Next, I strip-sanded with 240-grit, block sanded with a small eraser and 400, 600, then 1500 grit.



Here's what it looks like after wiping it with just a damp paper towel, very promising!



The next step is to go up the series of micromesh paper and wet-sand to a shine that's ready for buffing.

Cheers everyone!

...
Joe
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Old 11-10-2013, 07:48 AM
terryj47 terryj47 is offline
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Very nice!
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Old 11-10-2013, 01:04 PM
Ned Milburn Ned Milburn is offline
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Looking good, Joe!
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Old 11-10-2013, 07:27 PM
joeguam joeguam is offline
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Thanks Ned, I owe a lot of what I now about this process to you too!

The next step in the process was to wet-sand up the micromesh series: 1500, 1800, 2400, 3200, 3600, 4000, 6000, 12000. I moved in all different directions to spread the scratches around as best I could. Here's what it looks like after half-way through the process, its getting there nicely.



When I finished with the 12000 grit, I use a high-gloss polishing compound and a paper towel to to buff out as many fine scratches as I could by hand.



Here are some shots of the job all done. Considering I am my own customer, I'm very happy with the results as it looks much better than it was before.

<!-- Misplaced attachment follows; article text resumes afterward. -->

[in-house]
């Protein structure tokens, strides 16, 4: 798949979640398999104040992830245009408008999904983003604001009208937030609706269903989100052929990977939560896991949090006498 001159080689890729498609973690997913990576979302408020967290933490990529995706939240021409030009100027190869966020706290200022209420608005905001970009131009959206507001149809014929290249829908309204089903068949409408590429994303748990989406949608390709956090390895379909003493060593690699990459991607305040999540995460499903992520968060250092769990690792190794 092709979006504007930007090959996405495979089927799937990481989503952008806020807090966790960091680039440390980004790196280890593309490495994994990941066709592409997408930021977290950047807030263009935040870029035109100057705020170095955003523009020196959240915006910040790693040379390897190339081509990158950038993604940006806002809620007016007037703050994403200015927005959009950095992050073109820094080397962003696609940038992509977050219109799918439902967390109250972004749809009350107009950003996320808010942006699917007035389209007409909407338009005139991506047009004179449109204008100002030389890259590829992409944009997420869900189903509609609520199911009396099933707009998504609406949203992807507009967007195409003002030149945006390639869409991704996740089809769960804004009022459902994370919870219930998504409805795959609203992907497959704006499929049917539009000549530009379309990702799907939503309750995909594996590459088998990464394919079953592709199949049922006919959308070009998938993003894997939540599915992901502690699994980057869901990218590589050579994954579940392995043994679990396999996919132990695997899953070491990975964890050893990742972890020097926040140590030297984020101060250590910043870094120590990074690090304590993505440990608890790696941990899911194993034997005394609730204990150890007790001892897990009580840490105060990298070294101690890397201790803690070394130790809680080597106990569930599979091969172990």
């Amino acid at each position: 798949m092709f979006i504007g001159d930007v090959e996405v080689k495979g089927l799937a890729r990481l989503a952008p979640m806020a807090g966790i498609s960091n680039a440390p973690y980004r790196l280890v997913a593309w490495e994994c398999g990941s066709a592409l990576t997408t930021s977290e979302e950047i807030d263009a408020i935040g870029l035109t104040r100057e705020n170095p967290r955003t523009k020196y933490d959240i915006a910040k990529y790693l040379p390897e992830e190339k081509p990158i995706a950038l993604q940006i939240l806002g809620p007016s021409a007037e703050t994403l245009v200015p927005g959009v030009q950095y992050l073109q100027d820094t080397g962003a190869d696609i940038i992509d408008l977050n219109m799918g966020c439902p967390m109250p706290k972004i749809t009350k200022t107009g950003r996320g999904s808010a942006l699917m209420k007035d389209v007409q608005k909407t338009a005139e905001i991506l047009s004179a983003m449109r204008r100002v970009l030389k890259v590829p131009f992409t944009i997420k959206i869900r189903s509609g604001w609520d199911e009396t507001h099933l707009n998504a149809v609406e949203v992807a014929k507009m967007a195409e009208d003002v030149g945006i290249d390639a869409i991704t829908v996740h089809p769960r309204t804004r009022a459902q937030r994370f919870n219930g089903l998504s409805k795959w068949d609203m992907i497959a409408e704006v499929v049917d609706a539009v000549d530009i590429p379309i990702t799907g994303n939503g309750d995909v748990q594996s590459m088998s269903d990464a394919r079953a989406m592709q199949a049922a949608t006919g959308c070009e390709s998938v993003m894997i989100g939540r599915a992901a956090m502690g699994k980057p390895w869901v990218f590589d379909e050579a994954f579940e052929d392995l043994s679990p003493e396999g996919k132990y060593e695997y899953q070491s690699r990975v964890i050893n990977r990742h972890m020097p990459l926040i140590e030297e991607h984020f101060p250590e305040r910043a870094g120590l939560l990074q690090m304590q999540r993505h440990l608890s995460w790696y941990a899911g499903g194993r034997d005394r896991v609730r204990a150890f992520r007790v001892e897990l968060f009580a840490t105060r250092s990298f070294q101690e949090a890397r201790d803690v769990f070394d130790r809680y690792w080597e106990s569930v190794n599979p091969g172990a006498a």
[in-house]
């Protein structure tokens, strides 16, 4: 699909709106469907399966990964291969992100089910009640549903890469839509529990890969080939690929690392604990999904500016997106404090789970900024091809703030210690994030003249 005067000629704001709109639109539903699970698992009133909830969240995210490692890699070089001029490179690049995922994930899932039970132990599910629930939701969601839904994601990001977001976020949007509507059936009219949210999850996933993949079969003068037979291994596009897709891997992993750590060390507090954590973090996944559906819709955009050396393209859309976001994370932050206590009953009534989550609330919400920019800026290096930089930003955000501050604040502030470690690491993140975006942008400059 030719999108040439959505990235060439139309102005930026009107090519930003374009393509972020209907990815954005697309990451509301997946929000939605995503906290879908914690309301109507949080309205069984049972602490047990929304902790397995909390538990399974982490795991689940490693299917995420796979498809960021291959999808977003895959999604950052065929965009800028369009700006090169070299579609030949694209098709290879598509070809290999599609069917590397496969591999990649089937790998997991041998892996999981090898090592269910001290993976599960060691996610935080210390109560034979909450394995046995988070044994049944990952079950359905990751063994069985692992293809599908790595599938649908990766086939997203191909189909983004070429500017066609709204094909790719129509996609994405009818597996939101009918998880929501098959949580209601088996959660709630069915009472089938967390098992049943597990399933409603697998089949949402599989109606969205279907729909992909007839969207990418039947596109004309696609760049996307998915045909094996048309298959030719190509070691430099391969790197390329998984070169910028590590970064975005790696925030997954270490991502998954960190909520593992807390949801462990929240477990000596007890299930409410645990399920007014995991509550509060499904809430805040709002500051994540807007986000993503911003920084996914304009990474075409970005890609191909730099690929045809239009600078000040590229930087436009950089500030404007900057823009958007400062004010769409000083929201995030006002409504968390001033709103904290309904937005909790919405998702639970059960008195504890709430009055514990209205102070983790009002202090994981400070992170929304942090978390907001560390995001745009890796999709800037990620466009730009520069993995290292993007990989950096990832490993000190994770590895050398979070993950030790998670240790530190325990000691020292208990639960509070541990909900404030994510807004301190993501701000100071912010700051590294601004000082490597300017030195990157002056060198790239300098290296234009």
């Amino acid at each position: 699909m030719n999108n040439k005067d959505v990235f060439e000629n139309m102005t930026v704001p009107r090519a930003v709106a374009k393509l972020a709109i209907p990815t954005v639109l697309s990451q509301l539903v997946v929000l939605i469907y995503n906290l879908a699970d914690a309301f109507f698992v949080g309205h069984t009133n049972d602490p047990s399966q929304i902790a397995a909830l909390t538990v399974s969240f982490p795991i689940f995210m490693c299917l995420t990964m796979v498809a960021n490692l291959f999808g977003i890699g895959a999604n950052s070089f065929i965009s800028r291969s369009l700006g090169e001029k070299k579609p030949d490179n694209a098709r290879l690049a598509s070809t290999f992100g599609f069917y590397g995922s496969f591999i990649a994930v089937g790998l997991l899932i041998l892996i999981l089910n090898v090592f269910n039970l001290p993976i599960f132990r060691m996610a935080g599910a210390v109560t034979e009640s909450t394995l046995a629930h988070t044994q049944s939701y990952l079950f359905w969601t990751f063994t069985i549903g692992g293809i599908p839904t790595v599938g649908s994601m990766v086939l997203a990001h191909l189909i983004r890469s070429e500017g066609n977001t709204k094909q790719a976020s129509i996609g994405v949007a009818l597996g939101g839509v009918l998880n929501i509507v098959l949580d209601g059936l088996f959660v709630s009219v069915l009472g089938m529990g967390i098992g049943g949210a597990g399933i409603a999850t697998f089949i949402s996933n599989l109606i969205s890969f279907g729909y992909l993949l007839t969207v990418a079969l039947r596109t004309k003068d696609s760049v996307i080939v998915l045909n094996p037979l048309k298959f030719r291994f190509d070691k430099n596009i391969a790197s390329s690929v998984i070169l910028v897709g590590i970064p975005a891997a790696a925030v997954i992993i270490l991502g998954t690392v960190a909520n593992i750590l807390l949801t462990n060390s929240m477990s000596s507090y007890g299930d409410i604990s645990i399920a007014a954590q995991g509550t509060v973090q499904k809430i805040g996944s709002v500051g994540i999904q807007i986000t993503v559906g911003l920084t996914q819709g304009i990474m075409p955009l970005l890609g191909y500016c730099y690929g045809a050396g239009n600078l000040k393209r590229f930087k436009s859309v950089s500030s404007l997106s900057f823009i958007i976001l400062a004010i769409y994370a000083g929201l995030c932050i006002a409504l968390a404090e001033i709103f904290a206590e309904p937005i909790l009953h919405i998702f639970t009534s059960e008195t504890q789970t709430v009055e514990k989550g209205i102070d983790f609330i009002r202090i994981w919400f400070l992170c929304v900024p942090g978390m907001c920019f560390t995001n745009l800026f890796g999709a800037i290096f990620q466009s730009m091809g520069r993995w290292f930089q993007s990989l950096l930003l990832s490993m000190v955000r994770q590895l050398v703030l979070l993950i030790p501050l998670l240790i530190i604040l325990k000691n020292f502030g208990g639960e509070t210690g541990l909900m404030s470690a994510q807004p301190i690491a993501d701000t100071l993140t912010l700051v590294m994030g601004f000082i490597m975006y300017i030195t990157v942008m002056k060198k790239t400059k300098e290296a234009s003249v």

The two dark spots or blemishes that you see in the picture are actually from the gouge in the wood itself, below the finish. There's really nothing I can do about that as I don't have the means to take off the finish to sand the wood uniform then refinish it with the UV-cured high gloss. So, I'll just have to live with it, but I'm actually okay with it as it give it it's first battle scars.

As a final send-off, here is the before/after for comparison.



Cheers everyone, comments or suggestions are welcomed. If there's anyone who has any questions (maybe you're thinking about doing this yourself), just know that I am not a luthier, just have some experience woodworking as a hobby.

...
Joe
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  #7  
Old 11-10-2013, 08:11 PM
Michaelmsg Michaelmsg is offline
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Joe, I fully feel your pain. My first acoustic guitar that I built while at Charles Fox's shop which was also my first lacquer finish, was also affected by this same mishap with the exact same tool. I don't use this type of tool any longer either. Unfortunatly my scratch/indention was much more severe. This became my very first lacquer repair as well. It did not turn out perfect but from head on you can not see the damage/repair, but from an angle the light reflects differently on the previous scratch.

Nice Job, thanks for sharing. Now I don't feel so bad. I thought I was the only person to ever have this happen to.
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  #8  
Old 11-10-2013, 09:44 PM
joeguam joeguam is offline
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Default Repair: CA Glue Drop-Fill in UV-Cured High Gloss Finish